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An alchemist's workplace in the castle of Prague | ©Lau Svensson / Flickr
An alchemist's workplace in the castle of Prague | ©Lau Svensson / Flickr
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Searching for the Philosophers Stone: A Brief History of Alchemy in Prague

Picture of Diana Bocco
Updated: 13 March 2017
Most people know alchemy as a magical endeavor to convert simple metals like lead into “noble” ones, such as gold, but it was so much more than that. We take a brief look at Rudolf II, his time in Prague and his life long mission to find an elixir for immortality and what the alchemists called “the philosopher’s stone.”

Alchemy had many goals – all of them extraordinary and, scientifically speaking, not very achievable. As well as the much documented quest for gold, alchemists also aimed to create panaceas (a universal remedy for all diseases), a potion for eternal youth and the fabled philosopher’s stone.

The philosopher’s stone was essentially a chemical substance that would allow all the alchemist’s undertakings to become reality. Not only was the philosopher’s stone able to convert metals into gold but it would also extend life, heal illness, provide a never-ending source of light and fire, and even allow for the creation of a homunculus (essentially, a miniature human). Although alchemists didn’t consider the philosopher’s stone to be magical, many of the properties attributed to it were, simply put, the stuff of legends.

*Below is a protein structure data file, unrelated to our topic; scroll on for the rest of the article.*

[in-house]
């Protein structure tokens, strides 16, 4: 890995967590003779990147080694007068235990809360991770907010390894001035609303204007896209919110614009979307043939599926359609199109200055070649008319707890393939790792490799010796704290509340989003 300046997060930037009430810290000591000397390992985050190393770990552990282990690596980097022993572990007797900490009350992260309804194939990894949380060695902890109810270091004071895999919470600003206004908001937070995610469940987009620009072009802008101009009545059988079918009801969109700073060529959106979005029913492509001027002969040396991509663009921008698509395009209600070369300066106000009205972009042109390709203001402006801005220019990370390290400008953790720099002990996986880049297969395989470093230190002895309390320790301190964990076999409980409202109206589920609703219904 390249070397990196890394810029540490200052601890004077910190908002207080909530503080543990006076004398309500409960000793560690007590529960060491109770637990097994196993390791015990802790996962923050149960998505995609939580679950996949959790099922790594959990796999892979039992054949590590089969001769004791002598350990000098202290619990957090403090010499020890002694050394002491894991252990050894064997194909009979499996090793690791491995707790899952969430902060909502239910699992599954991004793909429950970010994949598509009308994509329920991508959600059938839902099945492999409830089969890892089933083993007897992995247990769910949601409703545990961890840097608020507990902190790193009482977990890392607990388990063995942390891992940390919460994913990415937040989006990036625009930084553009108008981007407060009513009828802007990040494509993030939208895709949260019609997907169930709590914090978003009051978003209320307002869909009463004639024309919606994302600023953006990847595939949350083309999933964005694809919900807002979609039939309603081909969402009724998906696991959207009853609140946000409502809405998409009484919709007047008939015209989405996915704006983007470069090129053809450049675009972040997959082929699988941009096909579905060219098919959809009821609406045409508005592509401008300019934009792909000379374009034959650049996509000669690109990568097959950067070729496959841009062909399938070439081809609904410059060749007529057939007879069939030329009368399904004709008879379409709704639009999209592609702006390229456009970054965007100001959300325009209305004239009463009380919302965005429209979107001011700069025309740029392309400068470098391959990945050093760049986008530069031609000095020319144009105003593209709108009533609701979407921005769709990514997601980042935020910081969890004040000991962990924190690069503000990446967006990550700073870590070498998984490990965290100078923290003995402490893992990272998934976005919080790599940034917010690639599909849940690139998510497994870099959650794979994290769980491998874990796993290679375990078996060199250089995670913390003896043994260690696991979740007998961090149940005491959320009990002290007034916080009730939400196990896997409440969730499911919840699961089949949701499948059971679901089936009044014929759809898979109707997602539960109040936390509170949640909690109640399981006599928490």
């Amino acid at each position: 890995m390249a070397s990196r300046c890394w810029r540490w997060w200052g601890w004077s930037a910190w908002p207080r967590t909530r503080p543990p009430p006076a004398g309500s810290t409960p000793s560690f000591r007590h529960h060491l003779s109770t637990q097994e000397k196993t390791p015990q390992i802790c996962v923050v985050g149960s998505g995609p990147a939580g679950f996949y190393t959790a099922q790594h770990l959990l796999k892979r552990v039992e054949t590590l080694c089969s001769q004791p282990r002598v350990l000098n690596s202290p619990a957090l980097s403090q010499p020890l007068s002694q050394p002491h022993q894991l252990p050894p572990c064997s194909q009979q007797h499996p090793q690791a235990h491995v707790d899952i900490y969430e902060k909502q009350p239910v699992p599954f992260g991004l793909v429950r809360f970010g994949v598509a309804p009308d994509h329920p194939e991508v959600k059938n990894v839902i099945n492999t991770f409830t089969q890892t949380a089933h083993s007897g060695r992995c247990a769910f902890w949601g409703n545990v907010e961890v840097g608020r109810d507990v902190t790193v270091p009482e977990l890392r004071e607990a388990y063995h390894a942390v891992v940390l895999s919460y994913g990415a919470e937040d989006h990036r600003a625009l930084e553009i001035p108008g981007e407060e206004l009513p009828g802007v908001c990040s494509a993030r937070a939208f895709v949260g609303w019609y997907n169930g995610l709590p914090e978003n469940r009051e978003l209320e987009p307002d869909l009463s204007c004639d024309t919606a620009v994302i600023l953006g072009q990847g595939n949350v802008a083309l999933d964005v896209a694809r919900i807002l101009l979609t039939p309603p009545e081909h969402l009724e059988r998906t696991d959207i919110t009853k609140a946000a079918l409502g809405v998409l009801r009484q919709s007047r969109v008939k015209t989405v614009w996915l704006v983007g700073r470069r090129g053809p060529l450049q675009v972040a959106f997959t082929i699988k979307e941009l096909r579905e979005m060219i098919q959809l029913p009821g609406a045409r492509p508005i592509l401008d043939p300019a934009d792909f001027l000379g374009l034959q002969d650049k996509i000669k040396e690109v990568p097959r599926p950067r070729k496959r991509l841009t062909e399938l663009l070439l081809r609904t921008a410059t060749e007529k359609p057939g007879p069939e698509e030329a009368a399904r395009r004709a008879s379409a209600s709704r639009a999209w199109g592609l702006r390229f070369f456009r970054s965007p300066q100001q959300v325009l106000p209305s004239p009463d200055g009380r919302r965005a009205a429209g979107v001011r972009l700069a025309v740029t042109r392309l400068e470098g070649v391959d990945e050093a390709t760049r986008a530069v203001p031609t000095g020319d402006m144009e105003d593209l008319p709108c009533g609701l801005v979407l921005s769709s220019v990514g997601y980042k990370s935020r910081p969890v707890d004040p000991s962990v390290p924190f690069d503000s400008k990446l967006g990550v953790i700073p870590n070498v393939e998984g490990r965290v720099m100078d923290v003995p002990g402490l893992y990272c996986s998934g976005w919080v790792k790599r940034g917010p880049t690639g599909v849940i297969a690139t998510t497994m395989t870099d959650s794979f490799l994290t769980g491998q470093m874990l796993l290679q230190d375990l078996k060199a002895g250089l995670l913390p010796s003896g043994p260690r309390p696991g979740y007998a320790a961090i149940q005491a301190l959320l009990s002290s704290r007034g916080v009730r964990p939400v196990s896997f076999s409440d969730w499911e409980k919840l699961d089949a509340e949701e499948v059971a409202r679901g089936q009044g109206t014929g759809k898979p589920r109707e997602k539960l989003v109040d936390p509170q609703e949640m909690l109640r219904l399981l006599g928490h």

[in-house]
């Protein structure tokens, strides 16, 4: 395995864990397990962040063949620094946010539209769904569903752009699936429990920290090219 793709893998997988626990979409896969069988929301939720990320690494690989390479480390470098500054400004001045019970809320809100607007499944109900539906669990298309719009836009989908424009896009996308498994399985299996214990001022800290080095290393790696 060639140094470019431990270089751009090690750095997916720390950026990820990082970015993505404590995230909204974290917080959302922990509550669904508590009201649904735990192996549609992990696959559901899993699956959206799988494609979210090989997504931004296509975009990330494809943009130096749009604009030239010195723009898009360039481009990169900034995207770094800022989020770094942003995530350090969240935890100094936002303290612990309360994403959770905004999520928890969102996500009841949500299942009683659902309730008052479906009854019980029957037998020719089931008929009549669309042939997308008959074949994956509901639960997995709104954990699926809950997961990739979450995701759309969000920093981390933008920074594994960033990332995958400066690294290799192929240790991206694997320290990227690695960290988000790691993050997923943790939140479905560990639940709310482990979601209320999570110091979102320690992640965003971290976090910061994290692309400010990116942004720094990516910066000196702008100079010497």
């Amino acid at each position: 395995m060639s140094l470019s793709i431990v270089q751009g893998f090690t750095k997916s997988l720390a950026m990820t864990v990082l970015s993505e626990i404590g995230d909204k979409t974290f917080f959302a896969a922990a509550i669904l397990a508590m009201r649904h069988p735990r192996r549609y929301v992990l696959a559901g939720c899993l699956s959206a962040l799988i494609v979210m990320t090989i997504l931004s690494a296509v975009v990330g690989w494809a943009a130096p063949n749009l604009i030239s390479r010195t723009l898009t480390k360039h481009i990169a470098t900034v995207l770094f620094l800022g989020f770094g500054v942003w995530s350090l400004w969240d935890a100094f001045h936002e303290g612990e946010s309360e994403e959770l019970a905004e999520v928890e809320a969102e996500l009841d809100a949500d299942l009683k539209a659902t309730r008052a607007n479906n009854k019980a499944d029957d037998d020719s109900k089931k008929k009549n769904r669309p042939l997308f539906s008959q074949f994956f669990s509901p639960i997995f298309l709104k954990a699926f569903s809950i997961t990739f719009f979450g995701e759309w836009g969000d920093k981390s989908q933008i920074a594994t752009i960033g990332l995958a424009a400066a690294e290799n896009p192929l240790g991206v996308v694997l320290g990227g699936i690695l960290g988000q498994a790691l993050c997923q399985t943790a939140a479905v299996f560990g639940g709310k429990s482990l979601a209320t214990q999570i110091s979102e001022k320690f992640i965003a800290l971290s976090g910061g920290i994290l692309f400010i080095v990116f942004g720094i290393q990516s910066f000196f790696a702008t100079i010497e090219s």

Alchemists were once a common presence in royal courts | ©Jan Matejko
Alchemists were once a common presence in royal courts | ©Jan Matejko

Alchemists were highly respected and sought after in Renaissance Europe. Holy Roman Emperor Rudolf II (who lived in Prague until his death in 1612) played a major role in the expansion of alchemy through the Bohemian Kingdom. Rudolf was a collector of curiosities and patronized botanists, astronomers and natural philosophers, so it’s no surprise that he spent a lot of time and gold bringing alchemists from all over back to work for him.

At the time, alchemy was recognized as part of mainstream science, so Rudolf spared no expense building his own private alchemy laboratory to focus on the ultimate quest of finding the philosopher’s stone. He also brought to Prague, self-proclaimed spirit medium Edward Kelley and mathematician and occult philosopher John Dee, two renowned English alchemists. Because of personal issues between the two, Dee eventually returned to England, while Kelley remained in Rudolph’s court.

Despite his work and many promises, Kelley failed to produce any gold, and Rudolph eventually sent him to prison, where he died, years later, from injuries he sustained while trying to escape.

An alchemist at work | ©Hans Splinter / Flickr
An alchemist at work | ©Hans Splinter / Flickr

There are vestiges of alchemy in today’s Prague if you know where to look. You can see a recreation of an alchemist’s laboratory inside Prague’s castle, and explore the laws of alchemy at the newly opened Museum of Alchemy. The museum showcases recreated labs and tools used by alchemists, and offers a clear insight into the history of magic and science.